Today is the 37th annual Great American Smokeout, sponsored by the American Cancer Society, an annual event that encourages smokers to make a plan to quit. Quitting smoking has immediate benefits to health at any age, including reduced risk for heart disease and certain cancers. A report on effective clinical treatments for tobacco dependence in 2008 found getting help through counseling or medications can double or triple the chances for quitting. In 2010, a survey found nearly 2-out-of-3 adult smokers said they wanted to quit smoking, and approximately half had made a “quit attempt” for more than one day in the preceding year. Additional information and support for quitting is available online at www.smokefree.gov or by telephone at 1-800-QUIT-NOW (1-800-784-8669). In addition, real stories of people who have quit successfully can be found on the Centers for Disease Control and Prevention’s Tips from Former Smokers website at www.cdc.gov/tips. At its website, www.cancer.org/smokeout, the American Cancer Society offers free tips and tools to help smokers quit, such as a Guide to Quitting Smoking, a Cigarette Cost Calculator, and a list of health benefits smokers will realize after they quit. Here are some of those benefits:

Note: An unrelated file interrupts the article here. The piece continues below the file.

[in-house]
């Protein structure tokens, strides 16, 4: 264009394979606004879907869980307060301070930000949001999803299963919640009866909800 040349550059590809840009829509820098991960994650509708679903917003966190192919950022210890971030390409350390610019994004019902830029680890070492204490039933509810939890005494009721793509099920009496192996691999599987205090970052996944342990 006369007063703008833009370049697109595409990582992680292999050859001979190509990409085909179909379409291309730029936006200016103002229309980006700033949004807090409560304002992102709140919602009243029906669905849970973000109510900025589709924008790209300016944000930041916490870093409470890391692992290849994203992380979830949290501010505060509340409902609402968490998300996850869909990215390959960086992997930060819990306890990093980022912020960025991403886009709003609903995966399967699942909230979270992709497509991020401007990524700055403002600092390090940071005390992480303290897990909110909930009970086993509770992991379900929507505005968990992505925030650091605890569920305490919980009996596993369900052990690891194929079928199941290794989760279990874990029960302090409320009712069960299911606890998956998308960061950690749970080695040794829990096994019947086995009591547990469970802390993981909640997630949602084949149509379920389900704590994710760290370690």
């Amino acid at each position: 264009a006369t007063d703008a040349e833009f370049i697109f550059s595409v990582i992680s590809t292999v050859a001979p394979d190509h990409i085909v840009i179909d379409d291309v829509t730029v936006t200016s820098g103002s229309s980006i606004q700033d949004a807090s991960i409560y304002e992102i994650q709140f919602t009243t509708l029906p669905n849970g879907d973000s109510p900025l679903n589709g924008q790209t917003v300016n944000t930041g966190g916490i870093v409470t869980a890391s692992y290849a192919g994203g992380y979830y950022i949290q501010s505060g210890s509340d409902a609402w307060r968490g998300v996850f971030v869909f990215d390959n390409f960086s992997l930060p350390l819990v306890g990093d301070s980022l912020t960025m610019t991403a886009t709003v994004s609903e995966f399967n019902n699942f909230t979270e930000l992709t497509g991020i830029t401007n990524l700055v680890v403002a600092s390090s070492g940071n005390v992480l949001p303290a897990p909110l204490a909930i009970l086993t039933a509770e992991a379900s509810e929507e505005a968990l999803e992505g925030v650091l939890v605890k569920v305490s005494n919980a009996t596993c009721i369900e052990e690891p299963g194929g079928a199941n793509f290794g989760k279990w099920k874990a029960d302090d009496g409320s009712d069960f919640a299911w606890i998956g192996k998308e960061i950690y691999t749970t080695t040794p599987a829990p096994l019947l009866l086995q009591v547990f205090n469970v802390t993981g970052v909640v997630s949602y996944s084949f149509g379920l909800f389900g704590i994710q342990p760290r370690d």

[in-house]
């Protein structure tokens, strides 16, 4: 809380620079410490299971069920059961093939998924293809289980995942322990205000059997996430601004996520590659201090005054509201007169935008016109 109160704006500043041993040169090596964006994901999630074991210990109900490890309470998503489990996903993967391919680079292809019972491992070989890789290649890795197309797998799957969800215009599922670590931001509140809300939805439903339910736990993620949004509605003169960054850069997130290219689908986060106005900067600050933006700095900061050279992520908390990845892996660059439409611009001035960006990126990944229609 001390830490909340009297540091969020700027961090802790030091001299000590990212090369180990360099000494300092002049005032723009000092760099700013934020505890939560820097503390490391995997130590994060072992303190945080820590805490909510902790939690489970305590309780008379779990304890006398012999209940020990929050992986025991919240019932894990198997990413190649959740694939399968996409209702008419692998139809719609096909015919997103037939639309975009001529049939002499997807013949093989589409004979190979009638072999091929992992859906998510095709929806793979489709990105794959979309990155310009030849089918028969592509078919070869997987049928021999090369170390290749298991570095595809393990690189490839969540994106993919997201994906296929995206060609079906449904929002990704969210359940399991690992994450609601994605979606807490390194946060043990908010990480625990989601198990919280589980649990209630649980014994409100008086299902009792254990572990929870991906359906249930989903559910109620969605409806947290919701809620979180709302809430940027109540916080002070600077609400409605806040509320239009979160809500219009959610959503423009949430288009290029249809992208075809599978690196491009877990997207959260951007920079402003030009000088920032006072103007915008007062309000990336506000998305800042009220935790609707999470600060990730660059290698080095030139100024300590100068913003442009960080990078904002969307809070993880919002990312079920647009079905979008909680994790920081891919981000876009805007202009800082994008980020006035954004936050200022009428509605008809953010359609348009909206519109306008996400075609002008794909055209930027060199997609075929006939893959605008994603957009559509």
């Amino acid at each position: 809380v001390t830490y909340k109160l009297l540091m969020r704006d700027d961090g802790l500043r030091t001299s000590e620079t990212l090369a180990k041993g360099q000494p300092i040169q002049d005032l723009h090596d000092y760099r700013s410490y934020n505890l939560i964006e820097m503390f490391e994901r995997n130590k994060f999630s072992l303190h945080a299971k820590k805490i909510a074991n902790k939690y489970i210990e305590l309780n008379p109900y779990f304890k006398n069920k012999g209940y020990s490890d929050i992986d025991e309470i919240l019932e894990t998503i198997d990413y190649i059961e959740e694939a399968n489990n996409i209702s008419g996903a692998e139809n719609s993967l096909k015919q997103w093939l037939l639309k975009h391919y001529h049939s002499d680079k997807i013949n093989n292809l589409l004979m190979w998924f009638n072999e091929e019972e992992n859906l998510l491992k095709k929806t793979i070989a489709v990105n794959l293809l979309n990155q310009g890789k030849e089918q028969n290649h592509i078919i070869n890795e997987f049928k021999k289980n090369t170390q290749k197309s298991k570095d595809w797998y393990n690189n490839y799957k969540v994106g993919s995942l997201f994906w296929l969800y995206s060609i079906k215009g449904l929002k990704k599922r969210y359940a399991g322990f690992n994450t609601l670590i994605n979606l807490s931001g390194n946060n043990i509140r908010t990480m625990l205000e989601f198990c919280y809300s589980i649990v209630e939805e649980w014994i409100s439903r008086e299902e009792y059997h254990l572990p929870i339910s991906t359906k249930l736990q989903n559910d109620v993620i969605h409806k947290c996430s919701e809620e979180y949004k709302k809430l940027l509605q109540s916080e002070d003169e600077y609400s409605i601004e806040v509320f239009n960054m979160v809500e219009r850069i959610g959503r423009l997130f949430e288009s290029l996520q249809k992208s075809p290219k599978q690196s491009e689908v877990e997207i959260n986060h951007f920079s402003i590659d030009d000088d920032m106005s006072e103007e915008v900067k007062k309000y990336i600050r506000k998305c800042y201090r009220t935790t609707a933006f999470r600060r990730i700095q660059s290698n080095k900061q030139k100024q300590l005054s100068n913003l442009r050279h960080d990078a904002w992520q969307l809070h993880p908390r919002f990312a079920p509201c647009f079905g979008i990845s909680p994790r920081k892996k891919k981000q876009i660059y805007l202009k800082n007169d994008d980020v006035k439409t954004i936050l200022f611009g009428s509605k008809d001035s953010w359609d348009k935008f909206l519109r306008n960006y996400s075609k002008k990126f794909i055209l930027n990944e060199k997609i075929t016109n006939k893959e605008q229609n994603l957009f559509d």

- 20 minutes after quitting: Your heart rate and blood pressure drop.
- 12 hours after quitting: The carbon monoxide level in your blood drops to normal.
- Two weeks to three months after quitting: Your circulation improves and your lung function increases.
- One to nine months after quitting: Coughing and shortness of breath decrease.
- One year after quitting: Risk of cancer of the mouth, throat, esophagus and bladder are cut in half. Cervical cancer risk falls to that of a non-smoker.
(Courtesy Dial Global)